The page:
We ended the first article on protest suicides with a question why Fkiri, Mmi Fatiha and El-Kanouni committed protest suicides though in Fikri’s case, it is not clear yet whether he was crushed deliberately following the order of a police agent under the compactor of a garbage truck, which sounds like “a state crime”, or it was a mere accident. Let us make it clear that the operation of starting the compactor of the truck needs the cooperation of two workers, the driver to turn on the electricity button in the cab and his assistant to pull the lever at the back of the truck. Apart from these details which the ongoing police investigation may unveil, Fikri’s step convinces us that he took a decision to sacrifice himself for the sake of his own merchandize. He could not patiently bear the sight of the extravagant dissipation of his capital in the form of swordfish stock pulverized in a garbage truck in front of his eyes.
In all these cases of protest suicides mentioned before, there is a theatralization of abusive power by the local authorities either through verbally humiliating the self-sacrificed citizens or by confiscating their goods in public through the use of excessive force as journalistic reports read. Such encounters at present often result in bilateral clashes between citizens and agents of authority as a consequence of the changing political environment after the advent of the Arab Spring when common people started public complaint and overt challenge against the allegedly aggravated signs of abuse of authority by calling together collective cries against what they term humiliation (hogra).
Mmi Fatiha, the cake seller in Kenitra, who long manifested against shantytowns, and obtained a share in economic dwelling offered by the King, would later transfer her protest potential into self-immolation outside the qaid’s office protesting against being degraded and oppressed in public by the qaid and his assistants. She sent a strong message to the rest of society to correct a wrong epitomized in the qaid’s moody violent behaviour towards street vendors. Sometimes, we hear about qaids who ask for tribute (itawa) from street vendors who are allowed a small space to use for their trade, and sometimes there are official campaigns to chase the vendors away, which often entail violent confrontations.
In a heart-aching scene video recorded from an inside position within the qaid’s administration premises in Kenitra – very strange that the video shows the agents of the authorities as watchers of disaster – there comes a very young innocent boy to rescue the body of an adult woman in flames by spontaneously fighting the blazes of fire while another passer-by uses a blanket to extinguish the fire, and then covered the body wriggling in pain. Mmi Fatiha died from the deep burns scarring her body; she departed in pain and humiliation but she carved her body into a word of protest stirring the sense of guilt in her opponents, and inspiring solidarity in social movements against hogra.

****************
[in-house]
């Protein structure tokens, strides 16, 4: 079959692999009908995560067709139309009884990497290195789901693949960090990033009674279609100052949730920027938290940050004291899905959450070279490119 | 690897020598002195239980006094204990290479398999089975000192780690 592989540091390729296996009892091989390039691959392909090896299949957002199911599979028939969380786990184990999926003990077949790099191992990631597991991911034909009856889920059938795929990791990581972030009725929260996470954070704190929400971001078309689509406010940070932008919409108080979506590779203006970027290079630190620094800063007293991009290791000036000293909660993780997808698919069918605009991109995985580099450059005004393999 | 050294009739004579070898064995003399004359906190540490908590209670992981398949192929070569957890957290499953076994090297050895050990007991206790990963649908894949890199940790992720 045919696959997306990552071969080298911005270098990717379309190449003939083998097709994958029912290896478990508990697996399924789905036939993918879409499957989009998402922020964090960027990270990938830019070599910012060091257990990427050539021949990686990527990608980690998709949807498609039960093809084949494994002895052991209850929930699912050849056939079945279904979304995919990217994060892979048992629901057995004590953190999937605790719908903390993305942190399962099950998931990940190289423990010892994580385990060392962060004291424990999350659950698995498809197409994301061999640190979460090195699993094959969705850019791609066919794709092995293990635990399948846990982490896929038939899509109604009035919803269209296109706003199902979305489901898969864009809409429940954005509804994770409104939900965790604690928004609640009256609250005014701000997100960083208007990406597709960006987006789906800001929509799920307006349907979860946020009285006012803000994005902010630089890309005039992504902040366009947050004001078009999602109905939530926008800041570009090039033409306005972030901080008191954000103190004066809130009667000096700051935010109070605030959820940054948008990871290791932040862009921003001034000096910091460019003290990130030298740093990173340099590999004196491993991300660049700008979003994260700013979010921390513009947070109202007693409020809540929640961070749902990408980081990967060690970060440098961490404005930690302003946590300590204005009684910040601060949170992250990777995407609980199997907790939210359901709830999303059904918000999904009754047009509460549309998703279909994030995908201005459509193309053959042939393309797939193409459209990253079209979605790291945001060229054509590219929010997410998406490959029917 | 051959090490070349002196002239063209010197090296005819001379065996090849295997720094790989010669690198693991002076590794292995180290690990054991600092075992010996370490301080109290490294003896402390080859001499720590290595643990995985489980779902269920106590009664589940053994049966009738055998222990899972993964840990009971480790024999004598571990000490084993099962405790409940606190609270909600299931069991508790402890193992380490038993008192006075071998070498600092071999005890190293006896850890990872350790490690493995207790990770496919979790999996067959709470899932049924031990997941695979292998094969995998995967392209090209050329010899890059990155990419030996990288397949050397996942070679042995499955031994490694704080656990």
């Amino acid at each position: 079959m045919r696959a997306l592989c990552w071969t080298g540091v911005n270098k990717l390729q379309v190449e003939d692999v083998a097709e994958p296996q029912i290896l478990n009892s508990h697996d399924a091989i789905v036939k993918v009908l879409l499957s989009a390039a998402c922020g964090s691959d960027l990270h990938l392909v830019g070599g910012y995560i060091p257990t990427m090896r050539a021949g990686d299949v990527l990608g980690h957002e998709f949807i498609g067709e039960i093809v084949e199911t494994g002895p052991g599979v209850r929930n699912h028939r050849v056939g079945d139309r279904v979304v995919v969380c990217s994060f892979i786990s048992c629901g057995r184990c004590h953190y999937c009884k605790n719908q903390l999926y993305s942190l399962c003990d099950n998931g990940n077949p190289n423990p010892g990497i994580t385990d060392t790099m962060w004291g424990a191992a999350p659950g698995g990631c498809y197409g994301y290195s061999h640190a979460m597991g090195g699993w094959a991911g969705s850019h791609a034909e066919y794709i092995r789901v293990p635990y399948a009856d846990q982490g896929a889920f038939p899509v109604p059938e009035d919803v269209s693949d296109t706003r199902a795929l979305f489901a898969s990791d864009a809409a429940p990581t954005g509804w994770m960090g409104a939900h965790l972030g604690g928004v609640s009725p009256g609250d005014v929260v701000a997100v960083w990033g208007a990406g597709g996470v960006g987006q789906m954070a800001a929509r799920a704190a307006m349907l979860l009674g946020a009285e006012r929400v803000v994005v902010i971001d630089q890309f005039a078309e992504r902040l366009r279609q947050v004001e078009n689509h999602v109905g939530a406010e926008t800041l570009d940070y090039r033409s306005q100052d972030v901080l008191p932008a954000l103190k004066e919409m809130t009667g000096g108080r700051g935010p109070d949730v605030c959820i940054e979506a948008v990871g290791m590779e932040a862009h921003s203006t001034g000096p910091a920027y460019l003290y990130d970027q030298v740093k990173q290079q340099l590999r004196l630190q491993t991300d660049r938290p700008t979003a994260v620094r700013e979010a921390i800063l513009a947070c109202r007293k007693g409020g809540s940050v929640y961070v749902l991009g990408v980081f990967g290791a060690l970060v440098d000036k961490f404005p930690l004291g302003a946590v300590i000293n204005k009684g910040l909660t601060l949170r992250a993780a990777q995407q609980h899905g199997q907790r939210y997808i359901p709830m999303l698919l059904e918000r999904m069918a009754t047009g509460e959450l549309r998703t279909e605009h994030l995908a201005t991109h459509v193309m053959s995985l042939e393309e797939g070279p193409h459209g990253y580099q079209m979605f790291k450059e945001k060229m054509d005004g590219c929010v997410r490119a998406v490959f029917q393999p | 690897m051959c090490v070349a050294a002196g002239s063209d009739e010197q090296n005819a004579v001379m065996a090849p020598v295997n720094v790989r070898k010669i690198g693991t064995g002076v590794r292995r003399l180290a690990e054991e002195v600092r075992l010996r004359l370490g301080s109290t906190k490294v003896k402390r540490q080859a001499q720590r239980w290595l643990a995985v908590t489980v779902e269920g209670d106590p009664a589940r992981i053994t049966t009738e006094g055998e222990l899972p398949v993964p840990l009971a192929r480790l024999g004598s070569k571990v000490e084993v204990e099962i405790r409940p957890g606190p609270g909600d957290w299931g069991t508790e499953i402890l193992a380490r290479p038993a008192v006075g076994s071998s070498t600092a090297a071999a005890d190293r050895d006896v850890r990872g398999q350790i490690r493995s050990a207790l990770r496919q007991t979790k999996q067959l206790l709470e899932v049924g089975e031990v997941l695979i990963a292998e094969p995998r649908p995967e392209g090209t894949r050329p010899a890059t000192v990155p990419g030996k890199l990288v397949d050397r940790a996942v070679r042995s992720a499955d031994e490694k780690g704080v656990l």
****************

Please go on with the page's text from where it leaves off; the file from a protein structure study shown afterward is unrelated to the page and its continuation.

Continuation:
Fikri also was harshly treated by the local authorities. Was it the famous speech act, the verbal assault/ command “crush his mother (fucker)!” that sandwiched his body in a garbage truck and terminated his life instantly? Who vociferated the command, or was it ever articulated? Apart from doing things with words, we have to acknowledge the fact that Mouhsine witnessed the confiscation of his wares in front of his eyes. How can he stand as a detached onlooker renouncing his capital to a garbage truck which will crush his fresh expensively commodified swordfish-load into powder waste, even cats cannot use for their protein intake. How come and the Moroccan masses cannot trespass the threshold of sardines purchase? Unbelievable! The whole scene looks surrealistic!
It was obvious that Fikri would not grasp this medieval mechanism of law enforcement, destroying an expensive fish-load in public in front of its owner to humiliate him and set him as an example of fraud while Moroccans at the bottom of social space cannot afford to purchase Bonita fish. The local authorities improvised a drama that resembled the eighteenth century liturgies of punishment to terrorize over the population of fish traders, warning them against a similar conduct.
This is not an orphan isolated example on the Moroccan social political scene, which drives us to ask the question why Moroccan local authorities resort to public display of power to manifest the truth of the law. The exhibition of “justice” in the case of Fikri was not an innocent judicial act but a ceremonial political ritual by which the power of the Makhzen is overtly manifested, and thus designed to validate the rights and legitimacy of its enforcement. The liturgy of fish torture, targeting to crush the owner by proxy, sends Mouhsine and the standing-by crowd of onlookers a message that the truth of the unrestricted power of the Makhzen restored through this punishment ritual is as complicated as any other liturgy, and imbued with the symbols and intentions of excessive force to make a specific point: that if you cross the law, you are personally crossing the Makhzen, the monarch, and you will be punished. (to be continued).
*Dr. Mohammed Maarouf, Chouaib Doukkali University, Morocco